Riley told the local newspaper Los Feliz Ledger that she started the activist group because she hadn't seen any student-based organizations involved in the issue. The group also has helped clean up damage from protests, including graffiti, in Los Angeles.

Markle, who is biracial, apologized to the students that the world is not yet at a place "you deserve it to be" and she recalled her own experience as a 12-year-old when the 1992 riots took place in Los Angeles over the acquittal of four police officers in the Rodney King beating.

She remembered the looting, fires and curfew and "pulling up to the house and seeing the tree that had always been there, completely charred."

"Those memories don't go away," she added.

Then, and now, she said there have been signs of people coming together, something she said she knows these students will be a part of.

At the start of her remarks, she said she had been a little worried about exactly what to say at this time until she realized "the only wrong thing to say is to say nothing."

Her reason: "Because George Floyd's life mattered, and Breonna Taylor's life mattered, and Philando Castile's life mattered, and Tamir Rice's life mattered, and so did so many other people whose names we know and whose names we don't know."

We don’t have comments turned on everywhere anymore. We have recently relaunched the commenting experience at America and are aiming for a more focused commenting experience with better moderation by opening comments on a select number of articles each day.

But we still want your feedback. You can join the conversation about this article with us in social media on Twitter or Facebook, or in one of our Facebook discussion groups for various topics.

Or send us feedback on this article with one of the options below:

We welcome and read all letters to the editor but, due to the volume received, cannot guarantee a response.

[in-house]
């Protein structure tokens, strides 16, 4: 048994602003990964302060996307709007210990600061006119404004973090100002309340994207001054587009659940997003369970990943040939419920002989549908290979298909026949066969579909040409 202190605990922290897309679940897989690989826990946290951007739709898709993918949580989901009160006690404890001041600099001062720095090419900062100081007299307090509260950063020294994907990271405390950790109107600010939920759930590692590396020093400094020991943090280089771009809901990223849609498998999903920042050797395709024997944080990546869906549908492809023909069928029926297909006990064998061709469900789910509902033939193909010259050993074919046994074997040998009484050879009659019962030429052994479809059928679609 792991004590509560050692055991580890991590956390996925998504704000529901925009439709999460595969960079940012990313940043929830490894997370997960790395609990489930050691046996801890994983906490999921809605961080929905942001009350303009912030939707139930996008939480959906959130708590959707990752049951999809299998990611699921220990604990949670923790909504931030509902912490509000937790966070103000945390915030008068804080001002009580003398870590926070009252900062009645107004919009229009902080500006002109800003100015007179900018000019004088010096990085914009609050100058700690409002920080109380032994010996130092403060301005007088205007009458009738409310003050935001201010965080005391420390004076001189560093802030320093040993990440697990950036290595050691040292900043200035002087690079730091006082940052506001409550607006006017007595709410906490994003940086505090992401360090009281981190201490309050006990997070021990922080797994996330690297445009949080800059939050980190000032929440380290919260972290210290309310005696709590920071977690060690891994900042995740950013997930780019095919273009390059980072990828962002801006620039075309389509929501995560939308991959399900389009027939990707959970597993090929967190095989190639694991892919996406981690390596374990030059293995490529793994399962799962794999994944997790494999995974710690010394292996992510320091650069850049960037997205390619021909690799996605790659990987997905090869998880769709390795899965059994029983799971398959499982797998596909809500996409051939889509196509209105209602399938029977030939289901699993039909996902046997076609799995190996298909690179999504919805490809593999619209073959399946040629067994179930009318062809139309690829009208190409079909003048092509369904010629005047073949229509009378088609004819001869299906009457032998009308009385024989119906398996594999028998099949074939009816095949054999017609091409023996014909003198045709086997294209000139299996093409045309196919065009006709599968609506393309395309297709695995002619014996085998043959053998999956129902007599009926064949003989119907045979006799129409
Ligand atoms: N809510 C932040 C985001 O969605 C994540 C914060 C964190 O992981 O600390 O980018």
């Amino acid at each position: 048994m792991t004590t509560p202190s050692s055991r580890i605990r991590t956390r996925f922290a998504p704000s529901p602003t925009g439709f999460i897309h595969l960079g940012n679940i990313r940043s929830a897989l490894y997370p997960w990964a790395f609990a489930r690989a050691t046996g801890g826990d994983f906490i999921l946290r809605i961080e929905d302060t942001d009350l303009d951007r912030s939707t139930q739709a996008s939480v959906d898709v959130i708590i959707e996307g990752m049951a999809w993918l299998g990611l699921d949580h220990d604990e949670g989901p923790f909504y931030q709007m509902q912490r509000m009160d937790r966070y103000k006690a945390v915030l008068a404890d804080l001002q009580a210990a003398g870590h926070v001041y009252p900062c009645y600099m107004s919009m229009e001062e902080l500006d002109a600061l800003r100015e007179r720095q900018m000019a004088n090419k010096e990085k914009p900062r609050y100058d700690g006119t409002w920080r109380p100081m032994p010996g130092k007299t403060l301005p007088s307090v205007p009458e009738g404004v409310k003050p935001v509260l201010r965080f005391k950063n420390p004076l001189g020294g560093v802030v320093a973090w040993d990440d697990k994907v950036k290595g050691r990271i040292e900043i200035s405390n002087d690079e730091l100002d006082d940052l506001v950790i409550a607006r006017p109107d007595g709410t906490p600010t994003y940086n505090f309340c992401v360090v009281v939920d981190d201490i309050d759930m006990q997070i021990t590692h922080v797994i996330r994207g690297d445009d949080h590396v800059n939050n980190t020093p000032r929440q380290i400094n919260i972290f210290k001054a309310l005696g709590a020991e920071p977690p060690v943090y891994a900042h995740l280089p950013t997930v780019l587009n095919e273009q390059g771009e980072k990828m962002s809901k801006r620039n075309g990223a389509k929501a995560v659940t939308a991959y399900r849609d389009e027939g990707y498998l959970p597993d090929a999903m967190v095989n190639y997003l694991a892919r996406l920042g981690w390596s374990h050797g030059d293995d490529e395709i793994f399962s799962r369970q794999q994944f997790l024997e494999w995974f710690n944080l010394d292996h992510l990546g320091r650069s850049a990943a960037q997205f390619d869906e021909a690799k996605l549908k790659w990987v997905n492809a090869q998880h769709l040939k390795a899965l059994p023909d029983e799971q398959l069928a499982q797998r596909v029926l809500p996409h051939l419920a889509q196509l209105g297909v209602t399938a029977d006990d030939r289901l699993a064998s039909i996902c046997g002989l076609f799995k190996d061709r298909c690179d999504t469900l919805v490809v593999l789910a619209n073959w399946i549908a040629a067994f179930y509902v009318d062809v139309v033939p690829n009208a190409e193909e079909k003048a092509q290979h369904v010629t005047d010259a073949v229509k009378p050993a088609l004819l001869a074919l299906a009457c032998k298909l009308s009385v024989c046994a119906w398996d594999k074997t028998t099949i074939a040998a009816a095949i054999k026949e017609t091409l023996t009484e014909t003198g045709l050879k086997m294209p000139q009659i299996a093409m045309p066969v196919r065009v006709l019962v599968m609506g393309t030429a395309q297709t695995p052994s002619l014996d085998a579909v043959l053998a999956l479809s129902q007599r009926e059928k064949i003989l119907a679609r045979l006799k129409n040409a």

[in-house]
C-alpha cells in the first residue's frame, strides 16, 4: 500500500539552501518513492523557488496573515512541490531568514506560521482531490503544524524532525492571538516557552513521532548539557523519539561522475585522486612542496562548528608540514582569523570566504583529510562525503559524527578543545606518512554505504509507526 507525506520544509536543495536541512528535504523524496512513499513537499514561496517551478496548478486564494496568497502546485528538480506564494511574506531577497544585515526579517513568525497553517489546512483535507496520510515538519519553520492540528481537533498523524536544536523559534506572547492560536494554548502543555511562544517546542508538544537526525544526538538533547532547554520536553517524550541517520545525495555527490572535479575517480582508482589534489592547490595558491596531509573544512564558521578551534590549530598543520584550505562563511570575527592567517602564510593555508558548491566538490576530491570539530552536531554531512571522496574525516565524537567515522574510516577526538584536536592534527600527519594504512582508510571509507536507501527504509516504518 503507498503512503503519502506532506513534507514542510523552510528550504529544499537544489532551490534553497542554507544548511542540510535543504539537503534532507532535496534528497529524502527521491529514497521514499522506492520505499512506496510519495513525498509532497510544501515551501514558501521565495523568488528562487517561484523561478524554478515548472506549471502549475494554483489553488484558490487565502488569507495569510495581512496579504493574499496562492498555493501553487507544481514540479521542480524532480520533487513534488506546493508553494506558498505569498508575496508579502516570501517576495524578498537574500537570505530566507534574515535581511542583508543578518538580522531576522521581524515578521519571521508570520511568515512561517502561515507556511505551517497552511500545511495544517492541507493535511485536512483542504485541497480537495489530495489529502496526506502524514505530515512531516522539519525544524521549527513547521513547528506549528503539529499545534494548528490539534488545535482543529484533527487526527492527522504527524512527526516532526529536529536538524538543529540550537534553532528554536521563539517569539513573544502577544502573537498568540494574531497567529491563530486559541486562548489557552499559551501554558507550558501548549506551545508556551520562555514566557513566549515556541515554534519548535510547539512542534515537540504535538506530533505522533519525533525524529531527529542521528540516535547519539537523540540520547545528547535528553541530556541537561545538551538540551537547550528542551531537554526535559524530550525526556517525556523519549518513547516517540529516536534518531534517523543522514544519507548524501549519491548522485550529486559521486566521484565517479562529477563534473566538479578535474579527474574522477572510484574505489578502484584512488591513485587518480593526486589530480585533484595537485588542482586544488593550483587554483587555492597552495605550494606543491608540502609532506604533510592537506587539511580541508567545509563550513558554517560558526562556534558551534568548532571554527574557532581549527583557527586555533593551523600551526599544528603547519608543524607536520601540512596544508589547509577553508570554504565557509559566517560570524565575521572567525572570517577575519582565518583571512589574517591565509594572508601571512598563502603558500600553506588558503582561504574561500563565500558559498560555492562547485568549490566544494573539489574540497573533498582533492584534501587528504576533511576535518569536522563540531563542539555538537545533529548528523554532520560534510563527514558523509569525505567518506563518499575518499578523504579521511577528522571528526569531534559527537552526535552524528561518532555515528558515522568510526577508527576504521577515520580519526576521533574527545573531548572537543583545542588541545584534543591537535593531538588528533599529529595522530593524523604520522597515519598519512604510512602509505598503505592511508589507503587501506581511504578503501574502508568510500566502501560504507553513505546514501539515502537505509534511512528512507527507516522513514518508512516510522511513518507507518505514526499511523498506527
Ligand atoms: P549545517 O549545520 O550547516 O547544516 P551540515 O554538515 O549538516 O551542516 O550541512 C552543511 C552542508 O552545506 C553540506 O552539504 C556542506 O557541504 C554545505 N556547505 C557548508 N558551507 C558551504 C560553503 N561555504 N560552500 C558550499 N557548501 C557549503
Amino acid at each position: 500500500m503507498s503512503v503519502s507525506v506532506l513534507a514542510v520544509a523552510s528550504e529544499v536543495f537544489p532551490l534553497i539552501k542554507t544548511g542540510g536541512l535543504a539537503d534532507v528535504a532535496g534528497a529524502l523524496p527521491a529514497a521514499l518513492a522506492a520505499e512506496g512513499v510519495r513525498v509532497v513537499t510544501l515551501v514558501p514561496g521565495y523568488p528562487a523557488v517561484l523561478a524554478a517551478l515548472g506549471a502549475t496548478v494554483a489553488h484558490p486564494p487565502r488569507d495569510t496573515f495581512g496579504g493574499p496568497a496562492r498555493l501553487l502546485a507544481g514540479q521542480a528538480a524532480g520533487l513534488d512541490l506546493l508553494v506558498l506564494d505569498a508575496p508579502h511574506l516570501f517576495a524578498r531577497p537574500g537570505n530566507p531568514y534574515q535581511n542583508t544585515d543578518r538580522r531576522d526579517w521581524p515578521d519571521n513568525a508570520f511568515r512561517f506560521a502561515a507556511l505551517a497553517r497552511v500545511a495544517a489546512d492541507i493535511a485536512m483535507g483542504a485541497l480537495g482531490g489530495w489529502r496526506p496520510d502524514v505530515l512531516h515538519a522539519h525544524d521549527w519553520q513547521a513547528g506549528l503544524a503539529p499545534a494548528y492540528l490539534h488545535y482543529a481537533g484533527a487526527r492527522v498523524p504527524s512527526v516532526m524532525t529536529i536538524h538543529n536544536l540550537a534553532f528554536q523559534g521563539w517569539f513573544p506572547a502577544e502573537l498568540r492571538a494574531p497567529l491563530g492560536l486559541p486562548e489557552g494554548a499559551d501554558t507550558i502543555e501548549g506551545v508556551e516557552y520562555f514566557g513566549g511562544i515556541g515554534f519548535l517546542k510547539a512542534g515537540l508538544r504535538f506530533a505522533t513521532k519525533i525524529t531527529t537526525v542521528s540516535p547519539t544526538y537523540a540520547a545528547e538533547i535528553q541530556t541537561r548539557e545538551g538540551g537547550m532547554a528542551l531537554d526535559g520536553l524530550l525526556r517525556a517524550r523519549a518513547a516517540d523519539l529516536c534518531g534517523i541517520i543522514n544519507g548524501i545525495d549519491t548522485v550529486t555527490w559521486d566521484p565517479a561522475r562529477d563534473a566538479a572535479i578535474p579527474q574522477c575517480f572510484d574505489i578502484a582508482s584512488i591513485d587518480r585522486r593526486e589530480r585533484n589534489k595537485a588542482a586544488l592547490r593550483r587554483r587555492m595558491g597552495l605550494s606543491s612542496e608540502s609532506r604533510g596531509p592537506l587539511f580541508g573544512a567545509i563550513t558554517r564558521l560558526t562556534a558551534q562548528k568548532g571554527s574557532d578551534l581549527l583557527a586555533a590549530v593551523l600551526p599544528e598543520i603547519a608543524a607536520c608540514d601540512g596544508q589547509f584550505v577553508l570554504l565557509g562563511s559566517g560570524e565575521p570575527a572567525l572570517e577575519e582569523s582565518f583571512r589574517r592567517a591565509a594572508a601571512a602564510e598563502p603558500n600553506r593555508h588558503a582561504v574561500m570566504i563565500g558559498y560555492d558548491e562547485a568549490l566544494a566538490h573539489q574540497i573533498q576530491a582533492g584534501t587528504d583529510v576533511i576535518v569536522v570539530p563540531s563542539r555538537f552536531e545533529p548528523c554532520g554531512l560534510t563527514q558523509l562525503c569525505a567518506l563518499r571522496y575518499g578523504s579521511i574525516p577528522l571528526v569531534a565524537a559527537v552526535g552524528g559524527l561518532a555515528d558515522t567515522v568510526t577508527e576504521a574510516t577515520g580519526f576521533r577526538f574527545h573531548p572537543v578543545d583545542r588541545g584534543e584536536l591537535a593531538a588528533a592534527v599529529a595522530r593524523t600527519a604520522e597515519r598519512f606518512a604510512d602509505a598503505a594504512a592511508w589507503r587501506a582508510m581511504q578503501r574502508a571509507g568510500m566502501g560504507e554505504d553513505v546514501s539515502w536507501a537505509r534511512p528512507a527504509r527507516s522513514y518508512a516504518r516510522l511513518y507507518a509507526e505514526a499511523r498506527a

In order to be considered for publication, letters should be brief (around 200 words or less) and include the author’s name and geographic location. Letters may be edited for length and clarity.

We open comments only on select articles so that we can provide a focused and well-moderated discussion on interesting topics. If you think this article provides the opportunity for such a discussion, please let us know what you'd like to talk about, or what interesting question you think readers might want to respond to.

If we decide to open comments on this article, we will email you to let you know.

If you have a message for the author, we will do our best to pass it along. Note that if the article is from a wire service such as Catholic News Service, Religion News Service, or the Associated Press, we will not have direct contact information for the author. We cannot guarantee a response from any author.

We welcome any information that will help us improve the factual accuracy of this piece. Thank you.

Please consult our Contact Us page for other options to reach us.

City and state/province, or if outside Canada or the U.S., city and country. 
When you click submit, this article page will reload. You should see a message at the top of the reloaded page confirming that your feedback has been received.

The latest from america

Over 171 faith-based and grassroots organizations across the Americas have signed a letter to bishops’ conferences advocating for humane immigration policies and for mitigating the forces compelling migration.
Chloe GuntherJuly 30, 2021
Even as I still would like to make everyone get vaccinated right this second, I also find myself praying for those still hesitant.
Jim McDermottJuly 30, 2021
Talking to God about my struggles came to be a crucial part of my mental health resilience and recovery.
Sue DoJuly 30, 2021
Turn your screen time into soul time with these Catholic prayer apps.
Amelia JareckeJuly 30, 2021